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On Friday, I emailed Pat Higgins a couple of questions.

"Hi Pat, can you isolate the impact on GDP today, distinguishing the decline due to employment vs the factory report? And regarding employment, was it the anemic wage growth as opposed to the decline in employment that impacted PCE and residential investment?"

Pat Higgins' Reply

The revision in the model’s dynamic factor led to most of the declines in the PCE, equipment, nonresidential structures and residential investment contributions. If one simply replaces today’s estimates of the factors from July – December [the November and December values are forecasts] with the values from Wednesday’s published update, then the growth rates of these components are all within a few tenths of their values from yesterday. The October value of the dynamic factor is going to be heavily influenced by the employment report, rather than the Census manufacturing report, because the Census manufacturing data only goes through September. Here is what we wrote on our public blurbs for the last two updates:

Friday's Update:

The GDPNow model forecast for real GDP growth (seasonally adjusted annual rate) in the fourth quarter of 2017 is 3.3 percent on November 3, down from 4.5 percent on November 1. The forecasts of real consumer spending growth and real private fixed investment growth declined from 3.9 percent and 8.7 percent, respectively, to 3.2 percent and 6.0 percent, respectively, after this morning’s employment report from the U.S. Bureau of Labor Statistics. The model's estimate of the dynamic factor for October—normalized to have mean 0 and standard deviation 1 and used to forecast the yet-to-be released monthly GDP source data—declined from 1.50 to 0.63 after the employment report. The forecast of the contribution of inventory investment to fourth-quarter real GDP growth declined from 0.14 percentage points to -0.03 percentage points after this morning’s manufacturing report from the U.S. Census Bureau.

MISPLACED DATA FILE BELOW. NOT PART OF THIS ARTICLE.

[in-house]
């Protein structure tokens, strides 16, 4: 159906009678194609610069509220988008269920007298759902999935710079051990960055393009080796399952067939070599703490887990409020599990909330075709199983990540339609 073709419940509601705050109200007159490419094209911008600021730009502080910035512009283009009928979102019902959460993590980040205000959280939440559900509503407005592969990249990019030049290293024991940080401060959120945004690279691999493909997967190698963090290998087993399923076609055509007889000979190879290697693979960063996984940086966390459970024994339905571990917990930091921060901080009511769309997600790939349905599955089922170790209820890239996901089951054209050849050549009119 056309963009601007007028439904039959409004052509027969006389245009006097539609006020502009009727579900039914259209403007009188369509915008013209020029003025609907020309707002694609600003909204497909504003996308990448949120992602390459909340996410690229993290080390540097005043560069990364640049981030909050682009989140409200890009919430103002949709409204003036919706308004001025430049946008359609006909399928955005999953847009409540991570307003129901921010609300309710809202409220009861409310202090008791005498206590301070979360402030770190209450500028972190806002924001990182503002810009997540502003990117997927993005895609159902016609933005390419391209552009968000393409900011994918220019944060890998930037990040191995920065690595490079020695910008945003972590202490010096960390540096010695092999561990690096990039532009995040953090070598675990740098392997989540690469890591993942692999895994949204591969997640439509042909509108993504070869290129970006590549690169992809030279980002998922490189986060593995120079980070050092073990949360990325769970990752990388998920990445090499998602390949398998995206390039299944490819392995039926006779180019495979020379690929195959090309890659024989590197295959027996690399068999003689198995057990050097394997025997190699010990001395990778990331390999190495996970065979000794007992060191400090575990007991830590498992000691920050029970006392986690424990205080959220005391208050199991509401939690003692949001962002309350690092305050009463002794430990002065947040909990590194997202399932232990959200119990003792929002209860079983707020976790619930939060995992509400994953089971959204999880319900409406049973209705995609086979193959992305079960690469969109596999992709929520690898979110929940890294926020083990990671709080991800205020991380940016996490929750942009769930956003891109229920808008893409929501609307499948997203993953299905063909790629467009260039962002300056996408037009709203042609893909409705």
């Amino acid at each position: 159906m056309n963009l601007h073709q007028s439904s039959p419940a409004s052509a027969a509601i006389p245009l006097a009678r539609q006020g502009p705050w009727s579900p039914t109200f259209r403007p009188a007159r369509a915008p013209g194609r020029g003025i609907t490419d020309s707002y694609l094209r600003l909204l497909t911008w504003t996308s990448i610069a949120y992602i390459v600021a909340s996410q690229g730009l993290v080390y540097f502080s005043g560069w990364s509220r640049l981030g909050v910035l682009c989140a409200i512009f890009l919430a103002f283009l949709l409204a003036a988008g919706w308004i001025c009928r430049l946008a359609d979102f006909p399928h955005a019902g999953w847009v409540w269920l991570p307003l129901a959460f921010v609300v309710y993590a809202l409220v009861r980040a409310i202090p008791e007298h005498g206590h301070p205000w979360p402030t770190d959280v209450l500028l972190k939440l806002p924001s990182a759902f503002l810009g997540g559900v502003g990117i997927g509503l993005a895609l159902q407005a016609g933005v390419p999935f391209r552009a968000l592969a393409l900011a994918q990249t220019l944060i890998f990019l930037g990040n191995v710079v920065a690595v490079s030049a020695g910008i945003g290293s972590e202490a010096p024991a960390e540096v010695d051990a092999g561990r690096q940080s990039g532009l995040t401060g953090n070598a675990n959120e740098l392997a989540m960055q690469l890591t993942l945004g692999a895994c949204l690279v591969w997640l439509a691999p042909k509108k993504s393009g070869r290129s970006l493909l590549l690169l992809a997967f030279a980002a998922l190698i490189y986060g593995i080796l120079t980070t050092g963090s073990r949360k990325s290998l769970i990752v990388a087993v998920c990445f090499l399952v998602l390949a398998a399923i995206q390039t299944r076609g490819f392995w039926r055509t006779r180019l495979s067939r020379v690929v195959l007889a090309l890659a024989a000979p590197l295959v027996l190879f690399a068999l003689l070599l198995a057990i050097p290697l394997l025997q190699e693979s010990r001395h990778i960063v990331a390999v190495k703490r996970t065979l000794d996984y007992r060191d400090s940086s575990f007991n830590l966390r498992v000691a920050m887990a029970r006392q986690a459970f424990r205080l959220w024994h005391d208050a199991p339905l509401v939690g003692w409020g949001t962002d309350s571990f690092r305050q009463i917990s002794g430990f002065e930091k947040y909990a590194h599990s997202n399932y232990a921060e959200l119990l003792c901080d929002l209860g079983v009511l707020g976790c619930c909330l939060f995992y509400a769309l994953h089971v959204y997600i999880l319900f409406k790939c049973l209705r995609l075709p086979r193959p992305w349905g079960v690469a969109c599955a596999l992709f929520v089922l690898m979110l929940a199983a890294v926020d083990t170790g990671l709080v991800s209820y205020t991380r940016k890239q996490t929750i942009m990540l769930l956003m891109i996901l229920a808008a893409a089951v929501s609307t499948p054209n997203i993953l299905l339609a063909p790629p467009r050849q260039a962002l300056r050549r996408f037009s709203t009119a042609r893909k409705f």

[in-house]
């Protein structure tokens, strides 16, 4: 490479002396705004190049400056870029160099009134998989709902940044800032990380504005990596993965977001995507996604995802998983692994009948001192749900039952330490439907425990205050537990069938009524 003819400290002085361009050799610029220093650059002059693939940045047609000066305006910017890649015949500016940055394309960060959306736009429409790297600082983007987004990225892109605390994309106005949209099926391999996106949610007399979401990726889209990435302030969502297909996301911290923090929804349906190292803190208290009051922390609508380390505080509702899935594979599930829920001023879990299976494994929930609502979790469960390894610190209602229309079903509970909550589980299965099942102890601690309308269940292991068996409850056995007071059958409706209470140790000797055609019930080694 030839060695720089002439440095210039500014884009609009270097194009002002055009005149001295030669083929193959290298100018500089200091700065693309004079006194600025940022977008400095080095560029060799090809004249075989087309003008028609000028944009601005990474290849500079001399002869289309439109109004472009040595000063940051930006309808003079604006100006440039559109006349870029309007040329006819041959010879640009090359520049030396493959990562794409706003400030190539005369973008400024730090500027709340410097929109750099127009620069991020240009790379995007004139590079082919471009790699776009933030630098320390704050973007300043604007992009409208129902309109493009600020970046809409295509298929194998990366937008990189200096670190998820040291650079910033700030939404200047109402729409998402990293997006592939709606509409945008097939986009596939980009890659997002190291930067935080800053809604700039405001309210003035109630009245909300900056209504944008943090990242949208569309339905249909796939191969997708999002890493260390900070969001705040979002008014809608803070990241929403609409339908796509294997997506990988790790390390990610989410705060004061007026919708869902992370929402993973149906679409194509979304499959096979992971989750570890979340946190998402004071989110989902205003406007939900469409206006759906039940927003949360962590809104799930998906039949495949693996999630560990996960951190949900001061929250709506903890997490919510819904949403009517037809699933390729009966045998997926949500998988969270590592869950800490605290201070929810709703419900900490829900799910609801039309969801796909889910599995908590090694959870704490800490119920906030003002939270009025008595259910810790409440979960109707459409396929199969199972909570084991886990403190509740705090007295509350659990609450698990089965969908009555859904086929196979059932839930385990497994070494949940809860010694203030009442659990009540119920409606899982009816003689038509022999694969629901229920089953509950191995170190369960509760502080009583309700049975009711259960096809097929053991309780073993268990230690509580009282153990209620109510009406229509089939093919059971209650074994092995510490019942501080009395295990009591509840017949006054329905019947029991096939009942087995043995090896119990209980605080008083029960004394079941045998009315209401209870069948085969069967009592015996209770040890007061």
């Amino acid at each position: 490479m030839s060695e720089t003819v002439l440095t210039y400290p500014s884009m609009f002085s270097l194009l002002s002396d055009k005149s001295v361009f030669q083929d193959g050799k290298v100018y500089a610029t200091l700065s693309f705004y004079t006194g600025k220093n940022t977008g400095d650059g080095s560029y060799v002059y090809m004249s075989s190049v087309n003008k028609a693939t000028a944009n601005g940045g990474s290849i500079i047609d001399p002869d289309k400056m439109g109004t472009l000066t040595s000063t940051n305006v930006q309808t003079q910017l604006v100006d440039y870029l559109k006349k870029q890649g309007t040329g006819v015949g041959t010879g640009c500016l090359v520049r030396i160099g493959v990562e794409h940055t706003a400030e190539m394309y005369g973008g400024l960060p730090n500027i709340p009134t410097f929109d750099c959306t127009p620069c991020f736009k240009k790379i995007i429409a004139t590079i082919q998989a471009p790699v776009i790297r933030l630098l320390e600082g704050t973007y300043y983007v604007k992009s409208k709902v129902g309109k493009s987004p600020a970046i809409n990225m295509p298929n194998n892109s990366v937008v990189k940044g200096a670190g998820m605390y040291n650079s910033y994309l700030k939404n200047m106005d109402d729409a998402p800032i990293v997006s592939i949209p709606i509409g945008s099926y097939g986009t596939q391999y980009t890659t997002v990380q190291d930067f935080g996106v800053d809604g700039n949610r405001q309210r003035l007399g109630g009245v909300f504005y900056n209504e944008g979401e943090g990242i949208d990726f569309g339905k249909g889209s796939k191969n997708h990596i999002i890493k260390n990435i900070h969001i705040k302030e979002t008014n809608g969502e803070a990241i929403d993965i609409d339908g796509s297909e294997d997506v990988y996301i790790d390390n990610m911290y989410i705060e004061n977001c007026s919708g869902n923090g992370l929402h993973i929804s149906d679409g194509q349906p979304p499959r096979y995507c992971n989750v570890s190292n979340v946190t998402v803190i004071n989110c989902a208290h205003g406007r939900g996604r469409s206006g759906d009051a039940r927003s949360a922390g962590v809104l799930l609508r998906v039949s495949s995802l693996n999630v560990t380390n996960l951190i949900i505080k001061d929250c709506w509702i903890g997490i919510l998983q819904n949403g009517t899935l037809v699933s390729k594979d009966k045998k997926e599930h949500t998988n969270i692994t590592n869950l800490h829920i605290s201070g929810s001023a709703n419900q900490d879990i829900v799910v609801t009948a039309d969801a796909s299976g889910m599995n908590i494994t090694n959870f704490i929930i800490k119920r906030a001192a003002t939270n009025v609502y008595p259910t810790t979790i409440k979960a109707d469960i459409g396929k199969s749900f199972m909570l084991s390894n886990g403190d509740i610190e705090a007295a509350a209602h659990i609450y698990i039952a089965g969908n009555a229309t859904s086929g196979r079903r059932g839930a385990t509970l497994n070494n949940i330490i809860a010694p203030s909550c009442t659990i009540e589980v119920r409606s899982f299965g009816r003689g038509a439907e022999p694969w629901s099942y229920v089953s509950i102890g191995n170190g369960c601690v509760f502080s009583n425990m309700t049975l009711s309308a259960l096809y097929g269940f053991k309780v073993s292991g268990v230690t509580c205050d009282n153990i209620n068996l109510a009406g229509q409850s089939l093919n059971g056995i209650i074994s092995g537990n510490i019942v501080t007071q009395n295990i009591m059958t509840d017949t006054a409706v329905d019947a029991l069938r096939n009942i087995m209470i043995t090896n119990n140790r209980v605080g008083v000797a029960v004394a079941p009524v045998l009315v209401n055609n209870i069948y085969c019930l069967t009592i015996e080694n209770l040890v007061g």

Wednesday’s update:

The GDPNow model forecast for real GDP growth (seasonally adjusted annual rate) in the fourth quarter of 2017 is 4.5 percent on November 1, up from 2.9 percent on October 30. The forecasts of real consumer spending growth and real private fixed investment growth increased from 2.8 percent and 4.4 percent, respectively, to 4.1 percent and 8.8 percent, respectively, after this morning’s Manufacturing ISM Report On Business from the Institute for Supply Management. The model’s estimate of the dynamic factor for October—normalized to have mean 0 and standard deviation 1 and used to forecast the yet-to-be released monthly GDP source data—increased from 0.04 to 1.43 after the ISM report.

Along with roughly 100 other series, the model uses something like 22 payroll employment series from different industries at various levels of aggregation and two from the household survey to estimate the dynamic factor. It doesn’t use any wage data from today’s employment release.

Most of the downward revision was in the inventory contribution to growth was, mechanically, due to an upward revision the model’s estimate of change in private inventories for the third quarter after today’s manufacturing report. See cells E26:F27 in the tab TrackingHistory of the online spreadsheet.

Best regards,
Pat

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Tracking History

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The dynamic model reacted most to the employment data. But in contrast to my expectation, the anemic wage growth was not the precise culprit.

Once again, Pat Higgins was very generous with his time in explaining his model.

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